On Bunker Hill Day in 1995, I marched in the parade with the Charlestown Against Drugs program. I jogged most of the way, three and a half miles, running from one side of the street to the other, passing out CHAD buttons and greeting people. When the parade was over, I drove up to Lynnfield and played nine holes of golf, walking, in about an hour and a half. All this in 95-degree heat.
At one point last week, I lay in bed with my eyes closed, carefully evaluating my physical state, trying to figure out how I could most efficiently get up and eat breakfast — and not at all sure that I could make it.
I describe this contrast not to make a point about physical fitness or health or medicine or any such thing. In this season of presidential campaigning, however, I do point out that our candidates mainly engage in a contest of energies. That does not always yield the best president. It tends to yield the most aggressive contender.
HERE WE ARE, TOO, WITH ANOTHER CLINTON IN THE RACE. During the (Bill) Clinton administration, Clinton and his minions brought the ethos of show biz to politics. That ethos? Aggression works better than competence.
An old friend of mine, Bob Merlis, stated that principle to me in terms of the music business more than 20 years ago. Merlis, who worked at Warner Brothers, said, “There are people in this business who really aren’t very good, who just got where they are through an iron will to get across.”
Bill Clinton, of course, with his hound dog ways, ought to have been horsewhipped long before he got anywhere near the presidency. It amazes me that, coming up as he did through a state like Arkansas, some brother or father or husband of one of his paramours didn’t get after him with something a lot deadlier than a horse whip.
But he made it to the Oval Office, where, in the key decision of his presidency, he told Dick Morris, “We’ll just have to win then” — this after Morris had told him his poll numbers were in the tank over Monica Lewinsky.
Clinton put aggression before competence, before principle, before the country, before everything — to save his own hide. Our political culture learned the lesson well. Like bad money driving good out of the economy, Clintonian aggression drove competence out of politics for the rest of his administration and into the Bush administration, too. We got a little rest from it after 9/11, but it came roaring right back.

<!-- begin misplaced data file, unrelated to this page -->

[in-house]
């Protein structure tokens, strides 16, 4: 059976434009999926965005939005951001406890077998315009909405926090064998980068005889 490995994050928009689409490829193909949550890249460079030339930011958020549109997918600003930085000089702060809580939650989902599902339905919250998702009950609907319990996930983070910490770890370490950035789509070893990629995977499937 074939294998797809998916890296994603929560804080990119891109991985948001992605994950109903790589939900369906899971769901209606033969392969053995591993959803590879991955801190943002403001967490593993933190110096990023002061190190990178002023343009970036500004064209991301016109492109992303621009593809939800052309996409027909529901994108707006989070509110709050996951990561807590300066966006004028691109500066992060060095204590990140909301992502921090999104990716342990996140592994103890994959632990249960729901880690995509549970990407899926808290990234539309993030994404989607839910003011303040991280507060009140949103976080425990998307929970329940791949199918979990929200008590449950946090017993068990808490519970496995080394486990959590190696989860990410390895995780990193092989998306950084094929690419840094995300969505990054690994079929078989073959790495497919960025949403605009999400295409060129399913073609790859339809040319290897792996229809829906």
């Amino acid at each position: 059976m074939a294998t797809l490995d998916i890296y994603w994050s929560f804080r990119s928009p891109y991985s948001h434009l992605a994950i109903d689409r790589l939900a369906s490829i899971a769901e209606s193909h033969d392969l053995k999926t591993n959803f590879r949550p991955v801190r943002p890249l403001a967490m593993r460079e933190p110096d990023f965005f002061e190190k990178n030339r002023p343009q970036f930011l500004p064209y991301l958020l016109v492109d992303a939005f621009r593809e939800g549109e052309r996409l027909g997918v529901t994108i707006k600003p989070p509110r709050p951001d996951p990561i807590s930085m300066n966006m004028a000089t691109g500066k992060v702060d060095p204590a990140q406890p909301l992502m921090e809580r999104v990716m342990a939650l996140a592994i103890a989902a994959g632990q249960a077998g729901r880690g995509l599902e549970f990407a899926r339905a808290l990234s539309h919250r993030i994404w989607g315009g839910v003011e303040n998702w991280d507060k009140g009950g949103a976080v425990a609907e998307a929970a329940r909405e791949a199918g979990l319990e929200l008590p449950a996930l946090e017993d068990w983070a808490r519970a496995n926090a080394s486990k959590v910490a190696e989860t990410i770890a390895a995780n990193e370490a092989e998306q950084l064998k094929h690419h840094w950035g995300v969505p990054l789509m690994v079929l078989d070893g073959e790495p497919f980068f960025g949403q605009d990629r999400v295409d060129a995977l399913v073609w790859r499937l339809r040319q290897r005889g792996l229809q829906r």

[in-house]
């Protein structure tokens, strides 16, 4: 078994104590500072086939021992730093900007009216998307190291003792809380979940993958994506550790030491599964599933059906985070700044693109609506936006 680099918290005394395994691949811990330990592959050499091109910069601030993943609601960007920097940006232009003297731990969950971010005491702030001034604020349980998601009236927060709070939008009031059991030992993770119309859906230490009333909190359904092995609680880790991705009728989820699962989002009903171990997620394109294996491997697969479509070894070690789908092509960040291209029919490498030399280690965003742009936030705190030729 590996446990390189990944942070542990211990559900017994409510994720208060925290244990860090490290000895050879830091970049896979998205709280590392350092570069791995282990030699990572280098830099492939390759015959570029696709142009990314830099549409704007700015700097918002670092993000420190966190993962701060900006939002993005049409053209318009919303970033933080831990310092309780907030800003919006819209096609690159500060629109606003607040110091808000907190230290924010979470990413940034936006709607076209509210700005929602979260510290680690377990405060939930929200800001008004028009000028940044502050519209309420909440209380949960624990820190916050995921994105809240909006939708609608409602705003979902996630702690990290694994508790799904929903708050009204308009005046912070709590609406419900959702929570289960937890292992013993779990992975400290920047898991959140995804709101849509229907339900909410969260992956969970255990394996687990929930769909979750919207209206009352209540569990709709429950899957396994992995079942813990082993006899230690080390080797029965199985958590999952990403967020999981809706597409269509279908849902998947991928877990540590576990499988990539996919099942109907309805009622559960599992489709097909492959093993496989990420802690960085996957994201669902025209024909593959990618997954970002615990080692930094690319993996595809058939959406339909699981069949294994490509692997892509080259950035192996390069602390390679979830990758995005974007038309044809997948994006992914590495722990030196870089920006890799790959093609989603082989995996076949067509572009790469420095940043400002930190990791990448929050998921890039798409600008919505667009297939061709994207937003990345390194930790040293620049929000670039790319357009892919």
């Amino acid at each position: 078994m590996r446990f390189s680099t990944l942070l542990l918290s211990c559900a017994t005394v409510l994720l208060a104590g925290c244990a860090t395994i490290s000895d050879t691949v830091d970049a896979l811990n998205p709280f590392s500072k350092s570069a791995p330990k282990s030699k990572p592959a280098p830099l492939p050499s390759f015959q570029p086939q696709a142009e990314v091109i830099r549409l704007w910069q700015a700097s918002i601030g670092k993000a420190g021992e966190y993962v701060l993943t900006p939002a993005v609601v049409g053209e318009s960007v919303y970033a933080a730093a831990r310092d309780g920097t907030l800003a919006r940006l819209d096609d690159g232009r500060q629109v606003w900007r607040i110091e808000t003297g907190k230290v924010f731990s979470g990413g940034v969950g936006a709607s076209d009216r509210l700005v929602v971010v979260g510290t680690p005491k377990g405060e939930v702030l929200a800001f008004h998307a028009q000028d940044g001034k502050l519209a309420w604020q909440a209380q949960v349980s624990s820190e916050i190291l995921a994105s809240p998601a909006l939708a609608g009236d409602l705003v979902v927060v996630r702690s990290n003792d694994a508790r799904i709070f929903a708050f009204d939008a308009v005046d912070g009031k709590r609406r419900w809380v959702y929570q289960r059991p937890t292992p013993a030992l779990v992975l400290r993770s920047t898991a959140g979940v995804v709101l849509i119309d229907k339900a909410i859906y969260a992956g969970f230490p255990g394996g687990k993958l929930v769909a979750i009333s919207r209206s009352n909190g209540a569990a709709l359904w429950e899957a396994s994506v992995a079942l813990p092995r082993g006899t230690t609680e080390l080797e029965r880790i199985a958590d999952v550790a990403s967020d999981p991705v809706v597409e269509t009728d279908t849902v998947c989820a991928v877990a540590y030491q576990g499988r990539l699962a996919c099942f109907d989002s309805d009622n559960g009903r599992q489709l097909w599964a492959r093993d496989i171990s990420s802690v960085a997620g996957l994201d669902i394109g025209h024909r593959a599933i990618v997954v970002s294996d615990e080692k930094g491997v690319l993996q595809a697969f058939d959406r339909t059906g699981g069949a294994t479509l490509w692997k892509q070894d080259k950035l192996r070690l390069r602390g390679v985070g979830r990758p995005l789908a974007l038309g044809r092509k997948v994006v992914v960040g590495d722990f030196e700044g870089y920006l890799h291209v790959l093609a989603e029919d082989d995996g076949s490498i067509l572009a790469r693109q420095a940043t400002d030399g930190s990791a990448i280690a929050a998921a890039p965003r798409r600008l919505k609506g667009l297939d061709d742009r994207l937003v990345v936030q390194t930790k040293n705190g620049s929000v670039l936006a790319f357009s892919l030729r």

THAT SAID, THIS ELECTION LOOKS PRETTY GOOD. The two lead Republicans have started tearing into one another lately, over past performance and current ideas — not over polemic fusillades like “cowboy diplomacy” or “quagmire.” That tends to hold true down the line. An uncharacteristically strong and broad Republican field argues with one another over questions like, “What did you do?” and “What do you think?”
On the other side, the Democrats reiterate the same old talking points — playing the same old politics of aggression. The ultimate nominee will, of course, play the game the same way in the general election. And that makes me wonder: What if the Republican candidate could frame the presidential election as ideas versus aggression? I mean, in such a way that the American people saw it that way?
This election may well be a debacle for the Republicans — everybody seems to think so. But I actually find it encouraging that aggression doesn’t simply match up against aggression this time around.
We may actually have a chance to put a whole different kind of politics in play. I hope we do.
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